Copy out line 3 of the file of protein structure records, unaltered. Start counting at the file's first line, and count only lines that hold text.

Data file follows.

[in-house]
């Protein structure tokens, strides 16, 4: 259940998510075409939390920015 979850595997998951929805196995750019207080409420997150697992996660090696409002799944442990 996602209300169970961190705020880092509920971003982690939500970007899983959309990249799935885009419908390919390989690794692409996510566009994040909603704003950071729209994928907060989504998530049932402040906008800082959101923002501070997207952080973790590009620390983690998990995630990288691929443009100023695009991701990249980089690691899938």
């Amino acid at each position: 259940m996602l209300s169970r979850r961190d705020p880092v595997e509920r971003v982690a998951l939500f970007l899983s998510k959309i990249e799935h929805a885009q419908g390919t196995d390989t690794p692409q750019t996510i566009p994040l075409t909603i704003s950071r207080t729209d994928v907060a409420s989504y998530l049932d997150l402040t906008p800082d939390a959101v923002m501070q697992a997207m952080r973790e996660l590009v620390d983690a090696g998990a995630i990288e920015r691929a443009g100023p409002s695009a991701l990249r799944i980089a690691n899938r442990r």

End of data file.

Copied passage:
């Amino acid at each position: 259940m996602l209300s169970r979850r961190d705020p880092v595997e509920r971003v982690a998951l939500f970007l899983s998510k959309i990249e799935h929805a885009q419908g390919t196995d390989t690794p692409q750019t996510i566009p994040l075409t909603i704003s950071r207080t729209d994928v907060a409420s989504y998530l049932d997150l402040t906008p800082d939390a959101v923002m501070q697992a997207m952080r973790e996660l590009v620390d983690a090696g998990a995630i990288e920015r691929a443009g100023p409002s695009a991701l990249r799944i980089a690691n899938r442990r």